That’s a question to which you’ll need to supply the answers, of course. To get you started, here are my own views.
So, do I get the 'hates' out of the way first, or inspire with the 'loves'?
Let's make it a 'love' sandwich.
I love the freedom self-publishing gives me as a writer, allowing me to select all aspects of my books, so that they really are my products in as many ways as possible. I have the final say over the text, the content, the layout, font, length and the cover illustration. I can choose my titles and not have some marketing accountant interfere because he thinks another would sound more enticing.
And that's the real issue, I suppose. I get to publish what I want, not the mish-mash that some bean counters would have me publish. Because, make no mistake, in traditional publishing the accountants are the ones who have the final say about what is and is not published. And this, in spite of the fact that they have frequently rejected books that have later gone on to be best sellers. Men who care more about profits than about artistic honesty and integrity are not the people I want dictating how my books should look and what they should contain. Publishing has grown to be too much like modern football: all about profit and very little to do with the activity itself.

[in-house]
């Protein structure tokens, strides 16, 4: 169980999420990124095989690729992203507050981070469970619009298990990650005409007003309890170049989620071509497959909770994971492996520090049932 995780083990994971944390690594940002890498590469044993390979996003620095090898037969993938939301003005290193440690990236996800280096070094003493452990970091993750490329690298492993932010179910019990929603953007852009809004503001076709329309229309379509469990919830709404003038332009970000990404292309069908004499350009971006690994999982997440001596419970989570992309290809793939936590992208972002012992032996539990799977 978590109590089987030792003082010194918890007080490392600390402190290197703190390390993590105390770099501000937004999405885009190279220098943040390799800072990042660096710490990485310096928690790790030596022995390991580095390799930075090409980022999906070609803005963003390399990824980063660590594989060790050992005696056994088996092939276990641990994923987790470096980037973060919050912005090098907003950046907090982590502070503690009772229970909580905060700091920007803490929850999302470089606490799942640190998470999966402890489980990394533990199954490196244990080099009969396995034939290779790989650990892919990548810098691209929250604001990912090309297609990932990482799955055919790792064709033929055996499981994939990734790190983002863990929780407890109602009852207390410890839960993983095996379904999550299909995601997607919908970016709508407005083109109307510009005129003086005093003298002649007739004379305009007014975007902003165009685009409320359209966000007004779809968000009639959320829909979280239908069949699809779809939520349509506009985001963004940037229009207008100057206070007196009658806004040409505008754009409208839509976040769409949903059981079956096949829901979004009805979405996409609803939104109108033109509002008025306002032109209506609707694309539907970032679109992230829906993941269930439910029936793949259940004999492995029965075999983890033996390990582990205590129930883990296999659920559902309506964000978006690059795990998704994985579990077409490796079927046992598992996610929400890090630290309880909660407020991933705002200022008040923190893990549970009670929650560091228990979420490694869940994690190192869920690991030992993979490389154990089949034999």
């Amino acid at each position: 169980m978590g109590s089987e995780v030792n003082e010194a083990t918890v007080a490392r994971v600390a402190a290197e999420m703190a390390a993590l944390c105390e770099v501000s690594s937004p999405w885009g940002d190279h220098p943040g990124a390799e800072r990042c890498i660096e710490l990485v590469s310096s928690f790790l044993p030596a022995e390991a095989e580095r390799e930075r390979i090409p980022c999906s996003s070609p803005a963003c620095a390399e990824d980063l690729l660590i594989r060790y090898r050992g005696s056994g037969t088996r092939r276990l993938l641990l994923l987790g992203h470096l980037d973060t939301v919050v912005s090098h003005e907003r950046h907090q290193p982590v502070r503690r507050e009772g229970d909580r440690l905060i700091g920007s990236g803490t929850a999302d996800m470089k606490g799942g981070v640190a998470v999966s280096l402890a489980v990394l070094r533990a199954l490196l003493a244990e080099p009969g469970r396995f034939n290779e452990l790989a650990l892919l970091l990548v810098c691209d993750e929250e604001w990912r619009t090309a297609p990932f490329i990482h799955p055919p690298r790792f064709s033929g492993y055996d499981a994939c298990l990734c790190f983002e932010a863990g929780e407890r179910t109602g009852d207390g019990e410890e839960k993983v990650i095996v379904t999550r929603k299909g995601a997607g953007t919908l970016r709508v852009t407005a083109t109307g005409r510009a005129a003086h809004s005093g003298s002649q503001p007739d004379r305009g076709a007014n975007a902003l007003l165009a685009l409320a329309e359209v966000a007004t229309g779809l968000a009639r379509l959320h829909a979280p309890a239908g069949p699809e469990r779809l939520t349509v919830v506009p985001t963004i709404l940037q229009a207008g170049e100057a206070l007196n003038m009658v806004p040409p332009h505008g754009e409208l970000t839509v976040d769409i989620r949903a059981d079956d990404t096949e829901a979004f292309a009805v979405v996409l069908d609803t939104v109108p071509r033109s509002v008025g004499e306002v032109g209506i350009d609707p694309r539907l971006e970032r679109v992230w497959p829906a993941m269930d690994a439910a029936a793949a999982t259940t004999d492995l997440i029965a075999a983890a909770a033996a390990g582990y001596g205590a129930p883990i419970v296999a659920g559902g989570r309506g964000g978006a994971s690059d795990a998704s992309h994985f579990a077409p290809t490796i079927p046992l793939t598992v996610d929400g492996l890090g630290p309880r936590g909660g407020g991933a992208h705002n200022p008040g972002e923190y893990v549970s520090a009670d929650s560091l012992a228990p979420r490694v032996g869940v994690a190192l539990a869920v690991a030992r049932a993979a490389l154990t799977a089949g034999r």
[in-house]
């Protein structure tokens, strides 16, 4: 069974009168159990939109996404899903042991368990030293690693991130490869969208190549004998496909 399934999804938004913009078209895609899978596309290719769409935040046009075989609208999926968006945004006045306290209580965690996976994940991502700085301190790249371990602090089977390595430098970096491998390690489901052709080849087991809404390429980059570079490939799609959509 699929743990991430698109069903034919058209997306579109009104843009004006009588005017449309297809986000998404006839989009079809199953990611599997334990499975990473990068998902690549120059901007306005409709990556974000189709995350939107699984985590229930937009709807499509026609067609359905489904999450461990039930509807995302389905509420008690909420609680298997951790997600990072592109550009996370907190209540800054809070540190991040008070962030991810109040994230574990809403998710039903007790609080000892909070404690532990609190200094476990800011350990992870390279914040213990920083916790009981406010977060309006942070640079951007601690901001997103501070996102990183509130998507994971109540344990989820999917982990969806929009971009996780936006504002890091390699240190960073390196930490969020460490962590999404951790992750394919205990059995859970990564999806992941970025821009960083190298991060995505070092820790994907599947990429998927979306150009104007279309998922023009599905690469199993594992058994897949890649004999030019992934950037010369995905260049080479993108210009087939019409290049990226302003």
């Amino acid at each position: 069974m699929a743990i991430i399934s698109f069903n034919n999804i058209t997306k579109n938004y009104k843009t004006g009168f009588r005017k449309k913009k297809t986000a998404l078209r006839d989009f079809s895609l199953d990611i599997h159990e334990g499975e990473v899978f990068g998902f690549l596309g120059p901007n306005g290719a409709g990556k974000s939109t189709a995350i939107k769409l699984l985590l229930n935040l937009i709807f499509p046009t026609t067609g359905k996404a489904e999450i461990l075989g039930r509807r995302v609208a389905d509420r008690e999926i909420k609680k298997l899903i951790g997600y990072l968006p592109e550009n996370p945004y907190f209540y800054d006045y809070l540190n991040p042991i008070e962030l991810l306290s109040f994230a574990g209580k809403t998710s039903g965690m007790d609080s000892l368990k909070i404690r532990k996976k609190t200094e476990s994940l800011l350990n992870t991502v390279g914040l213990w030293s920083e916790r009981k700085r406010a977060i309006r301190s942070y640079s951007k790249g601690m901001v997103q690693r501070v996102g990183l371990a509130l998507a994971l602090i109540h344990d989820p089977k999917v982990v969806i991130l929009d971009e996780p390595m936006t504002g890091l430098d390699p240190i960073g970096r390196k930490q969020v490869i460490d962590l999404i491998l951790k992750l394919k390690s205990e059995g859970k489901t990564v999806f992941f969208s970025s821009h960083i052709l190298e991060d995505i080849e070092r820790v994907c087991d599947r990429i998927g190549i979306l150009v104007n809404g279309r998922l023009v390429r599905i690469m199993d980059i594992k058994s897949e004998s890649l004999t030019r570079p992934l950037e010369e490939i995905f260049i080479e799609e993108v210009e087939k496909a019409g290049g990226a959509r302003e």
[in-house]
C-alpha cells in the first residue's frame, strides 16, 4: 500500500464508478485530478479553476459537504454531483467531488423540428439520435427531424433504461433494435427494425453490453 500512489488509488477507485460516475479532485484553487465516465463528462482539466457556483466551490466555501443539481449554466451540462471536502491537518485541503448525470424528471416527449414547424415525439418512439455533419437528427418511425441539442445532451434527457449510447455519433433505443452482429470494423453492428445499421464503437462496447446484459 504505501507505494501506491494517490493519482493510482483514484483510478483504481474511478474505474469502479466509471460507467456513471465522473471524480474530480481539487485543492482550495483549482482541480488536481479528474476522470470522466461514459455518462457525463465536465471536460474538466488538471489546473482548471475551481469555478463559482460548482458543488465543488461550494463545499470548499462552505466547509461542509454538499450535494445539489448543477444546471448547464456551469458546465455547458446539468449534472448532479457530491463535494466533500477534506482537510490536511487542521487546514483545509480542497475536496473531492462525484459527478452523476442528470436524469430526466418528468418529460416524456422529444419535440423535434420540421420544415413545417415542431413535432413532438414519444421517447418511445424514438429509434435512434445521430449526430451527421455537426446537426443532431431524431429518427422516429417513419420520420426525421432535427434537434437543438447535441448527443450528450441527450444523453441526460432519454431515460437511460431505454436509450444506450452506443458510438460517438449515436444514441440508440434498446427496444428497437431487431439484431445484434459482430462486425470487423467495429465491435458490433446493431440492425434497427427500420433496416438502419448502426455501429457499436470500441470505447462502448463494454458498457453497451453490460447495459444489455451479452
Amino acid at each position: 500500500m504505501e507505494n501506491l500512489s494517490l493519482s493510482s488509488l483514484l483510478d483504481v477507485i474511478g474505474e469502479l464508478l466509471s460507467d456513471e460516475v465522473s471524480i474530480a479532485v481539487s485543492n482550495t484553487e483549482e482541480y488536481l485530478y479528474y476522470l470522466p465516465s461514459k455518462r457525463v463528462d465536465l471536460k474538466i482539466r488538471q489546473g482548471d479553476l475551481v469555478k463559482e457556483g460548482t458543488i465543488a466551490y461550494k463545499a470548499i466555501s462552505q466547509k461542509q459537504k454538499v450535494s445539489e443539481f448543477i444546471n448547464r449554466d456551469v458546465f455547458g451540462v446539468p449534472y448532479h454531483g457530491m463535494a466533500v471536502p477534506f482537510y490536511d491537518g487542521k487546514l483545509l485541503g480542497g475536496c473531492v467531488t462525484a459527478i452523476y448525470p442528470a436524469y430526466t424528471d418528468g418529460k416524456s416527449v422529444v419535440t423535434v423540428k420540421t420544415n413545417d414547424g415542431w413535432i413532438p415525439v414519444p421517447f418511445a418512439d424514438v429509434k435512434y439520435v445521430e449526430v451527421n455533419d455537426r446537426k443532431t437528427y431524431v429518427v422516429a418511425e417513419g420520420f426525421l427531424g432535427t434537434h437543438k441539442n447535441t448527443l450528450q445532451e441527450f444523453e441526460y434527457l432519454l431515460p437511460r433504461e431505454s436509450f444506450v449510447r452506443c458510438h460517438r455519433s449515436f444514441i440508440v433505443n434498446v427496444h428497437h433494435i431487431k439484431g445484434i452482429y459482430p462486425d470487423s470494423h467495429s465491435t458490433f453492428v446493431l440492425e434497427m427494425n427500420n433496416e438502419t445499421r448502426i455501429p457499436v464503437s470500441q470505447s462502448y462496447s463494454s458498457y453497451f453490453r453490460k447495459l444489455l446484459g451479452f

So, what do I hate? Marketing. I don't want to spend my time as a salesman. It's not a natural role for me. And I speak as one who has sold for a living on more than one occasion. I worked as a shop manager for a few years and I worked as representative for a company selling photographic printing services to shops for a year. That year almost killed me. The whole process requires a level of dishonesty I'm incapable of sustaining, even should I wish. I was selling a product that was sub-standard and I had no faith in it. It was a role I left as soon as I found an alternative method of earning my daily bread.
Of course, selling one's own work is a different matter, in that one has faith in the product. But, that apart, the actual process of selling is something alien to my personality and philosophy. It isn't that I have some subconscious problem with making money from my work. That isn't the issue. We all tend to judge others by our own standards and habits. For me, shopping for anything is a matter of discovering which product suits my needs and then finding a place that I trust where I can obtain it for a reasonable price. I'm not an average shopper, as I find the whole process of buying things something of a necessary evil. It's definitely not a social activity for me. I don't enjoy the process. And the aspect of shopping I most dislike is having some sales assistant trying to sell me something I don't want.
As a result of these feelings, I find myself reluctant to 'force' my work onto others. I'd prefer them to discover for themselves the delights to be had between the covers. I know that this is not practical or even wise if I'm to maximise my income from my books. So, I compromise in ways that I'm able. I place my books on sites that people visit frequently, I write this blog on matters that I hope will attract attention, I use the social networks to increase my 'visibility'. And I offer my work free from time to time so that readers can sample my writing and hopefully feel inspired to write reviews. Reviews sell more indie books than almost anything else.